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Fire that destroyed four homes in Pottsville remains under investigation

Published On: Dec 24 2013 05:24:41 PM EST   Updated On: Nov 23 2013 06:21:06 PM EST

Pottsvillle fire under investigation


Officials are still trying to determine what caused a massive fire that tore through four row-homes in Pottsville, Schuylkill County.

The fire sent three people to the hospital, and 10 were forced out of their homes less than a week before Thanksgiving.

The call came in just before 4 p.m. Friday.


"Initial report was heavy fire coming out of somewhere in the area of 217 Schuylkill Avenue," explained Pottsville Assistant Fire Chief Jason Witmier.

"You just saw these huge, huge smoke stacks coming up out of the houses,"described neighbor Katlyn Blevins. "It was incredible, like nothing I've ever seen before in my life."

The blaze quickly spread, and engulfed four homes. Two other houses were evacuated as crews fought the flames.

"Tried to make sure everybody was out of the structure, and prevent it from spreading even further at that point," added Witmier.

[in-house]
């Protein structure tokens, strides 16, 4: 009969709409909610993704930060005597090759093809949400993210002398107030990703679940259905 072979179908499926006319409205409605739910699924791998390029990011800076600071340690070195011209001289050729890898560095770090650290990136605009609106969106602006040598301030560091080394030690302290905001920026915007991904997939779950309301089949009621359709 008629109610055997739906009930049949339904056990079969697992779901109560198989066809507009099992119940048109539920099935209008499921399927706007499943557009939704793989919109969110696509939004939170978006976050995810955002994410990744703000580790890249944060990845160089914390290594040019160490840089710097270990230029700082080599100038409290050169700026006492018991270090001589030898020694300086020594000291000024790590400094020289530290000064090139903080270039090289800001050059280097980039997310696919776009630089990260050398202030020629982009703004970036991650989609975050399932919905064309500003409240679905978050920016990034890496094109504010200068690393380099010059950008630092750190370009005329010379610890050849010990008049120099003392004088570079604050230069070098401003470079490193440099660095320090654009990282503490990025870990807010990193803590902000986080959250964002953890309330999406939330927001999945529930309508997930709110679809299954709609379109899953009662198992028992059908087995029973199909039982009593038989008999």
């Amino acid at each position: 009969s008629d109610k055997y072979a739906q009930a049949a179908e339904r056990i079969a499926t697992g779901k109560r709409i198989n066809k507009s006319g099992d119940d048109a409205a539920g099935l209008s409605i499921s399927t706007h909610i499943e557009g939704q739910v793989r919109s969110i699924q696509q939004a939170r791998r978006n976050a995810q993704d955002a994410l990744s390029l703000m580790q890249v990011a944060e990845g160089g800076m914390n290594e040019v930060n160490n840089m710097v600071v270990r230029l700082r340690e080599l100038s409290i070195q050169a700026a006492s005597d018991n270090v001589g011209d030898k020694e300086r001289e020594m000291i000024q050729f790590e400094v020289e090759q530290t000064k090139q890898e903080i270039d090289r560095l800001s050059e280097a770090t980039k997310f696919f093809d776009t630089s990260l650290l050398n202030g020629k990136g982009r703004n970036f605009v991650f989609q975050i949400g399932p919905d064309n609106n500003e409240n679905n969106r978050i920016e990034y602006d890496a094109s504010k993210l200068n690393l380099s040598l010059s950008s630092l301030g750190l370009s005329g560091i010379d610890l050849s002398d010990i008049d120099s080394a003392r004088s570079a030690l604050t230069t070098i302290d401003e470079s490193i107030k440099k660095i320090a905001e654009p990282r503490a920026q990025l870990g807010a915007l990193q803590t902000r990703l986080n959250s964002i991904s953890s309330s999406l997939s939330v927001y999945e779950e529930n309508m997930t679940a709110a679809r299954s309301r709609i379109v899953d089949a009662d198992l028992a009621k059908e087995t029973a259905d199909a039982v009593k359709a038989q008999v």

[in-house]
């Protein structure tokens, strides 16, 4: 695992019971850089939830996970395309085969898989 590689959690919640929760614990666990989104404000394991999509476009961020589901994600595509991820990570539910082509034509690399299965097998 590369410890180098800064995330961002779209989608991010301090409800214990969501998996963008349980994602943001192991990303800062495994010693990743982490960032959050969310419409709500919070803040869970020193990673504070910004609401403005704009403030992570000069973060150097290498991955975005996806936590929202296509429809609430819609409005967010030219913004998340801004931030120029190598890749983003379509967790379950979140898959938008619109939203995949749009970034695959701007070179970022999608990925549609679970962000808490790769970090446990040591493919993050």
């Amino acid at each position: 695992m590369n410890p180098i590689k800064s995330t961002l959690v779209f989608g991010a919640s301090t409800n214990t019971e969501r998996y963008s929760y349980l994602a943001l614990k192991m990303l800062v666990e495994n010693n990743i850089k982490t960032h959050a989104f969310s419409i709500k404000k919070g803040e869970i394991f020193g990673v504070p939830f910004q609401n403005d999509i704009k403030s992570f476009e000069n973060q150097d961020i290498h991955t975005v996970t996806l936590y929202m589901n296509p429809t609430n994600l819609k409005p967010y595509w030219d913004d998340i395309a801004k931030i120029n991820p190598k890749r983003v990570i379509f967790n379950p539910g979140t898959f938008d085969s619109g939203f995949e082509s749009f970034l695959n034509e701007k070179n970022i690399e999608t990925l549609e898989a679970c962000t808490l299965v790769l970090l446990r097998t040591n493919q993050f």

Fire fighters from five different departments worked to get the fire under control. A total of ten adults and children were forced out of their homes.

"We had to transport three civilians to the hospital," Witmier shared. "They all had minor injuries, some smoke inhalation, shook up by the fire."
One firefighter was also injured, and a cat is still missing. Neighbors say they felt helpless as the blaze destroyed part of the block.

"Just stood out here, watched all the commotion because there was nothing else we could do," Blevins said.

Officials say all four of the houses are a complete loss. One suffered a major collapse inside.

"Nobody was inside the structure when it collapsed," Witmier explained. "We had already evacuated because we knew there was a threat of a collapse."

Right now it's not clear where the fire started, and officials haven't even began investigating what sparked the blaze. Folks living in the area are counting their blessings tonight.

"With houses this close together it could have been the entire neighborhood," Blevins added.